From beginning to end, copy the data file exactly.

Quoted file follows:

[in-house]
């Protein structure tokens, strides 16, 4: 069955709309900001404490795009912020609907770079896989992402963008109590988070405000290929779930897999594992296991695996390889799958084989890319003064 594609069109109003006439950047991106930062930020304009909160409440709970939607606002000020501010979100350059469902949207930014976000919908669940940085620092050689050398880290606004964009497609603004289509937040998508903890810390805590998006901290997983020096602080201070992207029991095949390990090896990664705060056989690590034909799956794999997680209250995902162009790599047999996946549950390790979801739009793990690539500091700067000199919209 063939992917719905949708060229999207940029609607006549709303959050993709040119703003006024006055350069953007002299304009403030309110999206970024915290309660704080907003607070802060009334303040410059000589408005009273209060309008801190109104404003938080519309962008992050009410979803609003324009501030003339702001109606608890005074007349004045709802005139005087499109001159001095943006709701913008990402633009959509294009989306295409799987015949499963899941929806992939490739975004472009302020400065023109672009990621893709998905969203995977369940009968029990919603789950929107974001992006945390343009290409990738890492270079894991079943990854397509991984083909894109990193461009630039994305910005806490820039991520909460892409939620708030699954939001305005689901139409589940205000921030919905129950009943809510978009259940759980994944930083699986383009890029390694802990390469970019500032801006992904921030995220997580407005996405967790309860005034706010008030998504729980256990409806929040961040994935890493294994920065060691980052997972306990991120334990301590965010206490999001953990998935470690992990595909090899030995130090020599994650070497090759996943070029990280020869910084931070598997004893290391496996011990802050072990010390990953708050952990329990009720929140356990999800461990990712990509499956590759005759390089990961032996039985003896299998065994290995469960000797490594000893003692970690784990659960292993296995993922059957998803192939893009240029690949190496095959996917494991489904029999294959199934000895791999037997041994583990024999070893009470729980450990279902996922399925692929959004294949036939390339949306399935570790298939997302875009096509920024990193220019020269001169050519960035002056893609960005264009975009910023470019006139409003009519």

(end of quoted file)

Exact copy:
[in-house]
């Protein structure tokens, strides 16, 4: 069955709309900001404490795009912020609907770079896989992402963008109590988070405000290929779930897999594992296991695996390889799958084989890319003064 594609069109109003006439950047991106930062930020304009909160409440709970939607606002000020501010979100350059469902949207930014976000919908669940940085620092050689050398880290606004964009497609603004289509937040998508903890810390805590998006901290997983020096602080201070992207029991095949390990090896990664705060056989690590034909799956794999997680209250995902162009790599047999996946549950390790979801739009793990690539500091700067000199919209 063939992917719905949708060229999207940029609607006549709303959050993709040119703003006024006055350069953007002299304009403030309110999206970024915290309660704080907003607070802060009334303040410059000589408005009273209060309008801190109104404003938080519309962008992050009410979803609003324009501030003339702001109606608890005074007349004045709802005139005087499109001159001095943006709701913008990402633009959509294009989306295409799987015949499963899941929806992939490739975004472009302020400065023109672009990621893709998905969203995977369940009968029990919603789950929107974001992006945390343009290409990738890492270079894991079943990854397509991984083909894109990193461009630039994305910005806490820039991520909460892409939620708030699954939001305005689901139409589940205000921030919905129950009943809510978009259940759980994944930083699986383009890029390694802990390469970019500032801006992904921030995220997580407005996405967790309860005034706010008030998504729980256990409806929040961040994935890493294994920065060691980052997972306990991120334990301590965010206490999001953990998935470690992990595909090899030995130090020599994650070497090759996943070029990280020869910084931070598997004893290391496996011990802050072990010390990953708050952990329990009720929140356990999800461990990712990509499956590759005759390089990961032996039985003896299998065994290995469960000797490594000893003692970690784990659960292993296995993922059957998803192939893009240029690949190496095959996917494991489904029999294959199934000895791999037997041994583990024999070893009470729980450990279902996922399925692929959004294949036939390339949306399935570790298939997302875009096509920024990193220019020269001169050519960035002056893609960005264009975009910023470019006139409003009519």